Most people think that eating fruit along with their main meals is a good way to stay healthy. Without properly understanding the body’s digestive cycle over a 24 hour period, many people consume fruit in a manner that will bring them little nutritional benefit. Having lots of fruit with your main meals or eating it as a dessert after meals is not the ideal way fruit should be eaten.
In order for your body to get the maximum benefit of eating fruit, you should follow the guidelines given below.
- It is best to eat fruit on an empty stomach. You can do this at any time during the day.
- After eating fruit, you should leave around 30 minutes before consuming any foods besides fruit.
- After you have had a proper meal, leave at least three hours before you eat any fruit. This will ensure that the previous meal has left the stomach.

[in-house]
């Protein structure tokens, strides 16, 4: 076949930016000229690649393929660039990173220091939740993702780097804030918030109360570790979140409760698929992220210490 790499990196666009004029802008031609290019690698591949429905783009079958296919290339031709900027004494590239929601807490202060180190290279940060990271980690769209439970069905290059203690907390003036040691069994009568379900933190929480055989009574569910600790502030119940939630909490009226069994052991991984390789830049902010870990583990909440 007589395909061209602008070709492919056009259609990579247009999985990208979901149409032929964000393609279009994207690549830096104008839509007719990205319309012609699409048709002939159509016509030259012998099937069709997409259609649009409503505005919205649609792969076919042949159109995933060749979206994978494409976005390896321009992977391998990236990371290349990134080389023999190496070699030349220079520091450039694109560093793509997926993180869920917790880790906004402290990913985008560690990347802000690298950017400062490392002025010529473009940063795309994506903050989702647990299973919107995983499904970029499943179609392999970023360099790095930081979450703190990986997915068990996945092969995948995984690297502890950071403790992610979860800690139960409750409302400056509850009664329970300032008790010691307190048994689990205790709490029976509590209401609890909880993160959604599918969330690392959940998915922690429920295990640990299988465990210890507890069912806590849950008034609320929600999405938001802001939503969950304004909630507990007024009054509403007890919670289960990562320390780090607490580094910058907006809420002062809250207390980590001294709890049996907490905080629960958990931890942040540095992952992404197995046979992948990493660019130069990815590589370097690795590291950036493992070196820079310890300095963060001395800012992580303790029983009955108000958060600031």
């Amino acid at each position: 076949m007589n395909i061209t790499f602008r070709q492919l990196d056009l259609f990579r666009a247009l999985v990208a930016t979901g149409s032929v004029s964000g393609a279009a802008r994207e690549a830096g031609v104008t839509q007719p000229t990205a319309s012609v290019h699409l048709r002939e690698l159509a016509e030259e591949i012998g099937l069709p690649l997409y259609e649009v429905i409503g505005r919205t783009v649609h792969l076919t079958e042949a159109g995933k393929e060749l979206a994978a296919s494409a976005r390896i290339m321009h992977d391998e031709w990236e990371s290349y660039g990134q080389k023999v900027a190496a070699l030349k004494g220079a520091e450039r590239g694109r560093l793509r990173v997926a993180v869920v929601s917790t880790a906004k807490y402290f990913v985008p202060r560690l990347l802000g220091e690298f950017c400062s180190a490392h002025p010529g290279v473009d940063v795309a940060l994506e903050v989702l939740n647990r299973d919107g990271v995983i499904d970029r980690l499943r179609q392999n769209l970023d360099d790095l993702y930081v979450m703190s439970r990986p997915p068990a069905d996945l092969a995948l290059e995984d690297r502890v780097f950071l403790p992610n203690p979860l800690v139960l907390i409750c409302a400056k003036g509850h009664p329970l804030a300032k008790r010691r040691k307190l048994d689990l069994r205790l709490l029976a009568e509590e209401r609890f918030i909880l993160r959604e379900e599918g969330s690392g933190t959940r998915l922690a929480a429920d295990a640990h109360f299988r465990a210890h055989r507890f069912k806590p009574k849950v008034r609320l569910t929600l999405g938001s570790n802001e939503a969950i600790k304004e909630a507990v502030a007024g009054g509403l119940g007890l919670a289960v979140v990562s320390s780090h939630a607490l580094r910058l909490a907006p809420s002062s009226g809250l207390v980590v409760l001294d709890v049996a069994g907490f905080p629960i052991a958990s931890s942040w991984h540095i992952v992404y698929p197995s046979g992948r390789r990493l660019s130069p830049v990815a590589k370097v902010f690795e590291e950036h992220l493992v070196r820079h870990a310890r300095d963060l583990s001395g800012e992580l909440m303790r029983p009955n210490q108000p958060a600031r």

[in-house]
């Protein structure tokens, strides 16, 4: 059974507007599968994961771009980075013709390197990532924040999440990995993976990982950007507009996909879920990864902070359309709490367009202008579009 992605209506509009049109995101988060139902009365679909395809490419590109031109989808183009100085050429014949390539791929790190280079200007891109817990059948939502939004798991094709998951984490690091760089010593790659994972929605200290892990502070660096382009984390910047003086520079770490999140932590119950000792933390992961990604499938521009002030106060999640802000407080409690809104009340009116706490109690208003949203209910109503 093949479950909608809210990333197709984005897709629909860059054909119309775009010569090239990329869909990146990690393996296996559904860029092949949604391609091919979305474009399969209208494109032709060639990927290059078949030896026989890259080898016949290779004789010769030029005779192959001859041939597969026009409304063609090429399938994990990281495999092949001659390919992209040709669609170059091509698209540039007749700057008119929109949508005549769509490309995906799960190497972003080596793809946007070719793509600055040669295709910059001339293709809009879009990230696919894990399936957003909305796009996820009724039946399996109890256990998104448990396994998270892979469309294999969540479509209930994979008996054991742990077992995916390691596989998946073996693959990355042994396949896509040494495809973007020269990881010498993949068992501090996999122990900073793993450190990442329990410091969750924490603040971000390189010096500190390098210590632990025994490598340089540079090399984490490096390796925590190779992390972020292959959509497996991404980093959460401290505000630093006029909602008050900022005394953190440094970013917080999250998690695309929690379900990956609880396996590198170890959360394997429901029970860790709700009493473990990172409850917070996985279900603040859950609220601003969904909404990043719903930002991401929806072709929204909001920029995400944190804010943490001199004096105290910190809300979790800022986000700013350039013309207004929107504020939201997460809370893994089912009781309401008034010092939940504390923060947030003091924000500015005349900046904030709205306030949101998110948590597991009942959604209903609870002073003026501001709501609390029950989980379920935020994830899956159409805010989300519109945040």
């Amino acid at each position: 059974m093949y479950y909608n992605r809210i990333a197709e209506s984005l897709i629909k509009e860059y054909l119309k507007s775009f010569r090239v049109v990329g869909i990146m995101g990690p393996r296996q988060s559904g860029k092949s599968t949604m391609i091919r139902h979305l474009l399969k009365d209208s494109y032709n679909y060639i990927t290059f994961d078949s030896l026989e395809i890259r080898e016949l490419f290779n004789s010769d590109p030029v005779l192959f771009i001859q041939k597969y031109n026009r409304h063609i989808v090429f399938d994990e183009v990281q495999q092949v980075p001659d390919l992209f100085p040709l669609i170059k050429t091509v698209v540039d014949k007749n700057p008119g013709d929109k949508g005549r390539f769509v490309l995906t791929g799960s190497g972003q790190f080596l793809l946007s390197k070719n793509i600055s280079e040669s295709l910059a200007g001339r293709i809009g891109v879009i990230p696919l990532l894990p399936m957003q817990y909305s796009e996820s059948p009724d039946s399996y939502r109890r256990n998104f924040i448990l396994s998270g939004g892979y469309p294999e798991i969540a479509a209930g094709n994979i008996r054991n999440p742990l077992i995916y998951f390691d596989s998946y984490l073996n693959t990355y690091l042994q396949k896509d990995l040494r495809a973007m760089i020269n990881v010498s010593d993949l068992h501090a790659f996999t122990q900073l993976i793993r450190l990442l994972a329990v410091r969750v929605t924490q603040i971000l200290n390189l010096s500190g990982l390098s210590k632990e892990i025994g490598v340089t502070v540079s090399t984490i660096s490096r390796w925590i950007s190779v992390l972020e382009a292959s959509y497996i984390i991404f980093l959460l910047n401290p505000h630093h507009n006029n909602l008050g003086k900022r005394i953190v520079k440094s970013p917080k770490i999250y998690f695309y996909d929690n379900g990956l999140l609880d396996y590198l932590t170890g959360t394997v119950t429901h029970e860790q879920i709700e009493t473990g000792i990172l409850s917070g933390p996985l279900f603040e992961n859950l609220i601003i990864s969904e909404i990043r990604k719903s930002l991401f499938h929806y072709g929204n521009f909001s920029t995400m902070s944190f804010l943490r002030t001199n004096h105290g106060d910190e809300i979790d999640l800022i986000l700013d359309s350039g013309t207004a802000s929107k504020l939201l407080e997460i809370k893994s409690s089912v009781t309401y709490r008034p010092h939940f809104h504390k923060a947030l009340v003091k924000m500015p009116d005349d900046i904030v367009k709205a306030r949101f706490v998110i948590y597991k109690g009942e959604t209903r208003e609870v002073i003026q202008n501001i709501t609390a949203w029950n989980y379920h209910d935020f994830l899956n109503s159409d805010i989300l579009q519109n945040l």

- You should try your best to consume mainly fruit before noon.
- Avoid eating fruit along with other foods. Fruit should best be eaten on its own.
- Never eat fruit as a desert, after a meal. This is wasting much of the fruit’s benefits.
- Avoid fruits like bananas and avocados in the morning because they are heavy foods and tax the digestive system in the morning. These can be eaten after noon when the body is in the appropriate digestive cycle for such foods to be eaten.
- If you feel hunger during the morning, eat fruit and you can keep eating portions of fruit until your blood sugarlevel goes back to normal, resulting in your hunger disappearing.
- Eat only organic fruit to the best of your ability.
- Avoid processed, cooked, or canned fruit. These contain large amounts of sugars, additives and other undesirables.
Fruit is digested in the intestine and not in the stomach. It is also rapidly digested and goes through the digestive system in around half an hour. The brain runs on glucose and fruit is the most efficient source of blood sugar. With sufficient fruit consumption your blood sugar levels normalize, allowing your body’s hunger mechanism to be properly regulated and thus avoid over-eating and obesity.